BEIJING — Money really can buy love, and in China’s case, it appears to be helping to keep the European Union divided and ineffective.
Greece, a significant recipient of Chinese investment, blocked an E.U. statement at the United Nations last week criticizing China’s human rights record — despite rising concerns among many member states about an ever-intensifying crackdown on civil society, including lawyers and activists.
A coalition of human rights groups said it was the first time in a decade that the European Union has not made its collective voice heard during the U.N. Human Rights Council meeting.
But it was only the latest in missed opportunities this year.
In March, Hungary — another big destination for Chinese investment — prevented the European Union from adding its name to a joint letter expressing concern about reports of lawyers in China being tortured in detention, diplomats said.
At a summit in Brussels on June 1-2, E.U. Council and Commission presidents did not forcefully condemn China’s deteriorating human rights situation in public, nor call for the release of political prisoners, including E.U. citizens, according to rights groups.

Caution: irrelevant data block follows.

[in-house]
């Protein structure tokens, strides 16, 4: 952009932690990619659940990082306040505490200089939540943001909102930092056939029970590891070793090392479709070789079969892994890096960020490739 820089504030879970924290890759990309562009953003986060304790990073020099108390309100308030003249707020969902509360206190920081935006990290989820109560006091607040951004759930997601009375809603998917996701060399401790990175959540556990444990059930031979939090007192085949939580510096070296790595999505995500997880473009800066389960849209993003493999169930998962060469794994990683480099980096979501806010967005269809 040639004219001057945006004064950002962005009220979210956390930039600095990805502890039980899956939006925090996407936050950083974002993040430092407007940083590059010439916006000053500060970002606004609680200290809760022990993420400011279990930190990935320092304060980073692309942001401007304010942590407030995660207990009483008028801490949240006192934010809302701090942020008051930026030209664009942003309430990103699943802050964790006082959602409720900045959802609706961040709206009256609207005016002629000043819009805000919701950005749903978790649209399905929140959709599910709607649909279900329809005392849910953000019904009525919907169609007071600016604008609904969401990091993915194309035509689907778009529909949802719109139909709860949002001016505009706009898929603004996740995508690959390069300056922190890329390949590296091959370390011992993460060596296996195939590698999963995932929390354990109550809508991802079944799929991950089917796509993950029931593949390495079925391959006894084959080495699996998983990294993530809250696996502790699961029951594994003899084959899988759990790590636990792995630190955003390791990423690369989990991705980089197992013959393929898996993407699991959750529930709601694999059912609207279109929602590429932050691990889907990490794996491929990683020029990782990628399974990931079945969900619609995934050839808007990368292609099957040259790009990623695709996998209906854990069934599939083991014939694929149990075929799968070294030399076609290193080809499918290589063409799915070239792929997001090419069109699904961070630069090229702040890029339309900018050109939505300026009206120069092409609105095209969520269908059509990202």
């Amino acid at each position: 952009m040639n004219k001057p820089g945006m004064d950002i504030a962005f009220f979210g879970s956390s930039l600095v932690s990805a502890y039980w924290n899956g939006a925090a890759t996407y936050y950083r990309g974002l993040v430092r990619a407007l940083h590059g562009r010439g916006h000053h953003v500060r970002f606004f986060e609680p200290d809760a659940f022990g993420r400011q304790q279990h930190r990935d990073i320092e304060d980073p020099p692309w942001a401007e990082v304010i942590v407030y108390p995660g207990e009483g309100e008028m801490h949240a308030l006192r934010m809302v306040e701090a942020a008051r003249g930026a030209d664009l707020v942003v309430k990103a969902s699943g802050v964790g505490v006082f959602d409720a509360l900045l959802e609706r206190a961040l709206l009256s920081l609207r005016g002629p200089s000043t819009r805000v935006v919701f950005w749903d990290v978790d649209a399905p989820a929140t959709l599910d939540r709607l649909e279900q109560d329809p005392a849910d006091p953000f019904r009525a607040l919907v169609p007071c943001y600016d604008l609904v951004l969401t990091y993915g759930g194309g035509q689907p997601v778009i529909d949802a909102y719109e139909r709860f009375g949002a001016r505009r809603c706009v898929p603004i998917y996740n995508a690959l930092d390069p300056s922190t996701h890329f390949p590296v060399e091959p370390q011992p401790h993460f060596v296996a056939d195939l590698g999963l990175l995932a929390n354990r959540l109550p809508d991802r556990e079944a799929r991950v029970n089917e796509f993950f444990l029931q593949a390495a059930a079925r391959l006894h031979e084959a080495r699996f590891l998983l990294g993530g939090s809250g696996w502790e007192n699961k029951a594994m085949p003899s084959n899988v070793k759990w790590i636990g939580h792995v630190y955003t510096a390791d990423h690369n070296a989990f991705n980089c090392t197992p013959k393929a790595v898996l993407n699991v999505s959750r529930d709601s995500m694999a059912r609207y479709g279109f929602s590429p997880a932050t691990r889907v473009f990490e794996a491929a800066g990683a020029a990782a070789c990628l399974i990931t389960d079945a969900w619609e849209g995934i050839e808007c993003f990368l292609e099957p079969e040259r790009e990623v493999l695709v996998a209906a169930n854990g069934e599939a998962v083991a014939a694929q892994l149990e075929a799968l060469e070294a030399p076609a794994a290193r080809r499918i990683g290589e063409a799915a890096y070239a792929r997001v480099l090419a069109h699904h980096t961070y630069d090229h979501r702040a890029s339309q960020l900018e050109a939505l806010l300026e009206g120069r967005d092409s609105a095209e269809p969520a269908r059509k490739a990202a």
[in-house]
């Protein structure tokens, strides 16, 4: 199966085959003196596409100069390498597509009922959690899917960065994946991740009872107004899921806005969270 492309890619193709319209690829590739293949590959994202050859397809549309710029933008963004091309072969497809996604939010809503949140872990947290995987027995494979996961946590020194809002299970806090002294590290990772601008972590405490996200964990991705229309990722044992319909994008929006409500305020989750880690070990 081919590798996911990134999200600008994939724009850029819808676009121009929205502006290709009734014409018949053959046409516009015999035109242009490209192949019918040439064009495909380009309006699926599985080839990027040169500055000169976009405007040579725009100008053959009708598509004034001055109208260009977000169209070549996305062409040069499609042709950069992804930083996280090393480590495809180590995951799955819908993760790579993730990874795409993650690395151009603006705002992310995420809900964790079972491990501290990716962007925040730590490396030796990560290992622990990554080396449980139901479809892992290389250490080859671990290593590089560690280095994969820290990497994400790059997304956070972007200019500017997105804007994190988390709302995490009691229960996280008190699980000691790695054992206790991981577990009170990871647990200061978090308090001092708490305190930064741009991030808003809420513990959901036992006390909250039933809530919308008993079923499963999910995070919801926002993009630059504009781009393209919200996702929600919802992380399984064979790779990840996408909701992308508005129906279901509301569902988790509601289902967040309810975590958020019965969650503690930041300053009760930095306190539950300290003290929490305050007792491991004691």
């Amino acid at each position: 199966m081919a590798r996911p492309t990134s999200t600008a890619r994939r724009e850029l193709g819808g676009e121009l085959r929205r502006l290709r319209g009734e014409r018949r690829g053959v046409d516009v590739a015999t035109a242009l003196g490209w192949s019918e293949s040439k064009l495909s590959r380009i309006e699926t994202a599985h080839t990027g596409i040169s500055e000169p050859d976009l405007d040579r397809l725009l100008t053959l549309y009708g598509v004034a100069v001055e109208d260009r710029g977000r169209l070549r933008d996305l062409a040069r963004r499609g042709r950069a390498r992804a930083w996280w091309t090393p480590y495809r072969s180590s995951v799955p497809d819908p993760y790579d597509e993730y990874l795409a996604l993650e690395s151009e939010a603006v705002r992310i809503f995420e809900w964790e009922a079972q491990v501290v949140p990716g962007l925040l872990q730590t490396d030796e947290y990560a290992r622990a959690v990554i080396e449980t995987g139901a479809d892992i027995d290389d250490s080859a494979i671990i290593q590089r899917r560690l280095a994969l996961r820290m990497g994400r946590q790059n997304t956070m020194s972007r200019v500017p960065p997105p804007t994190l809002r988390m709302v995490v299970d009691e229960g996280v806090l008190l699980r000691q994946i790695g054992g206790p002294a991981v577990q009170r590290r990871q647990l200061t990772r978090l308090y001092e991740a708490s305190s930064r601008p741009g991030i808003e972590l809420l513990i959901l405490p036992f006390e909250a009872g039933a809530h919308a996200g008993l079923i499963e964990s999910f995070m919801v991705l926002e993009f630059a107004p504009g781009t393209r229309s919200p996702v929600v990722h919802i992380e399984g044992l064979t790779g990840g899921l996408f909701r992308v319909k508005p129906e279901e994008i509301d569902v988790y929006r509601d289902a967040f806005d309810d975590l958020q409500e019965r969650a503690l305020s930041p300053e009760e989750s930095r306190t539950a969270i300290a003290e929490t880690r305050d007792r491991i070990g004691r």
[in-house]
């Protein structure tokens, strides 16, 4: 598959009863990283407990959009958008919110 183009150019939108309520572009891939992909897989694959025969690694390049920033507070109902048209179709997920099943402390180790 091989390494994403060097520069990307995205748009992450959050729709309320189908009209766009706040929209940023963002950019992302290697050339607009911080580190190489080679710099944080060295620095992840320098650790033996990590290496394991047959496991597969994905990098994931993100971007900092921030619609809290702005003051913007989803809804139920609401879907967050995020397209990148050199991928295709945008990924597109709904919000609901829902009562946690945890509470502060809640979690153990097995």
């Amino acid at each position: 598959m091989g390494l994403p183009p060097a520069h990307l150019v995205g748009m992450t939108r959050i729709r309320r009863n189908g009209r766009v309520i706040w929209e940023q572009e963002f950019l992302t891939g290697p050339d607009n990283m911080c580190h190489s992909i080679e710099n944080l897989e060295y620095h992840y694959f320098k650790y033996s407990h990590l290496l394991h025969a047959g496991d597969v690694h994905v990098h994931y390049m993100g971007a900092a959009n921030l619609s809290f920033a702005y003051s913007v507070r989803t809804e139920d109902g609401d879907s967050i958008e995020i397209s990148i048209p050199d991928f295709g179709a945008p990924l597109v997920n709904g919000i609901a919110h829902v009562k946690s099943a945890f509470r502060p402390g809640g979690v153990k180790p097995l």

The European Union also did not mark the 28th anniversary of the Tiananmen Square massacre on June 4.
“On three occasions over three weeks the EU demonstrated no intention, compassion, or strategic vision to stem the tide of human rights abuses in China,” Sophie Richardson, China director at Human Rights Watch, said in a joint statement with six other groups.
The European Union has given no official explanation for its apparent retreat on human rights.
Reuters reported that a Greek foreign ministry official had described the proposed statement as “unconstructive criticism of China” and said separate E.U. talks with China outside the United Nations were a better avenue for discussions.